New poll of battleground states predicts a rout by Joe Biden with Donald Trump trailing by at least six points as senior Senate Republican pleads for ‘change of tone’
- Joe Biden leads President Donald Trump by at least six points in six new battleground state polls
- Biden leads Trump in Michigan, Wisconsin, Pennsylvania, Florida, Arizona and North Carolina – all states Trump won in the 2016 contest
- A Biden win in any combo of the three states – along with winning all the states Hillary Clinton carried in 2016 – would hand him the White House
- Trump’s once strong lead among white voters has essentially vanished
- Biden also leading Trump among black voters with 92 per cent
- Some Republicans have advised President Trump to consider a change in tone
Joe Biden leads President Donald Trump by at least six points in six new battleground state polls and a victory in three of them would be enough to hand the presumptive Democratic nominee the White House.
Trump beat rival Hillary Clinton in Michigan, Wisconsin, Pennsylvania, Florida, Arizona and North Carolina in the 2016 contest – a swath of victories that put him in the Oval Office.
But a new New York Times/Siena College surveys of those states shows the president has lost ground in all of them to Biden, with the Democrat holding a double digit lead in Michigan, Pennsylvania and Wisconsin.
Additionally, Trump’s once strong lead among white voters has essentially vanished – a voting bloc that was key to his 2016 win. It was white working-class voters in battle states who catapulted Trump to victory.
Biden holds a 21-point lead among white college graduates in the new poll. And he holds the lead among Black registered voters, 92 per cent to Trump’s 5 per cent in a new Washington Post-Ipsos poll.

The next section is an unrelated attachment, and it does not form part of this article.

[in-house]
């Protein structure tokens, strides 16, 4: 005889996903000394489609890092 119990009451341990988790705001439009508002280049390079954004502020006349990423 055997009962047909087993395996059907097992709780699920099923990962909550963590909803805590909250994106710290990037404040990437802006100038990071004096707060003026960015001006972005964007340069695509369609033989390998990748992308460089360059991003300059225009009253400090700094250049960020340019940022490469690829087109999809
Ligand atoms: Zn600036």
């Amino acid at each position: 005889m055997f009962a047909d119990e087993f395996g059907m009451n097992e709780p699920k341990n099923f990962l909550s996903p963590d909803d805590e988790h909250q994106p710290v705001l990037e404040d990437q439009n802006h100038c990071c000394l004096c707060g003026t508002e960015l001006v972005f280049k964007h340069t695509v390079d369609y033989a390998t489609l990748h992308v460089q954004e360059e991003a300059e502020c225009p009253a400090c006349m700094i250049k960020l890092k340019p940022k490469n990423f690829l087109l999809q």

If Biden should win any combination of the three states in the poll – along with all the states Clinton carried in 2016 – he would have enough electoral college votes to capture the White House.
The Times noted those six states were chosen for the poll because of ‘their mix of major cities, old industrial hubs, growing suburbs, and even farmland.’
A separate New York Times/Siena poll released Wednesday gave Biden a 14 point national lead. And Biden leads Trump by 10 points in the Real Clear Politics polling average.
The new poll also reveals the frustration among voters is with Trump – not necessarily a strong outpouring of support for the former vice president.
The poll found that 55% of Biden voters say their vote is more against Trump while 80% of Trump voters say their vote is primarily for Trump.
Joe Biden leads President Donald Trump by at least six points in six new battleground state polls – a victory in three would hand him the White House
It remains early in the general election contest – neither man has been formally nominated by their party yet, which will take at this summer’s political conventions – and with the election four months away it gives Trump plenty of time to turn his numbers around.
While additional polls have show voters give the president low marks on his handling of the coronavirus pandemic and race relations in the wake of the death of George Floyd, they give Trump high marks on the economy – an issue he has made central to his re-election platform.
Some Republicans, like Senate Majority Whip John Thune, a South Dakota Republican, have advised President Trump to consider a change in tone
President Trump, in recent remarks, has take a divisive tone, seizing on culture wars and using race-baiting language in his speeches to supporters.
He has referred to the coronavirus by the racial slur ‘Kung flu’ and demanded protection for statues of Confederate officials that Black Lives Matter protesters and state officials are taking down.
Several Republicans have suggested a change in tone, while noting Trump rarely takes advice.
‘He’s good with the base,’ Senate Majority Whip John Thune, a South Dakota Republican, told CNN Wednesday. ‘But all of the people who are going to decide in November are the people in the middle, and I think they want the President at a time like this … to strike a more empathetic tone.’
He added: ‘It’ll probably require not only a message that deals with substantive policy, but I think a message that conveys perhaps a different tone.’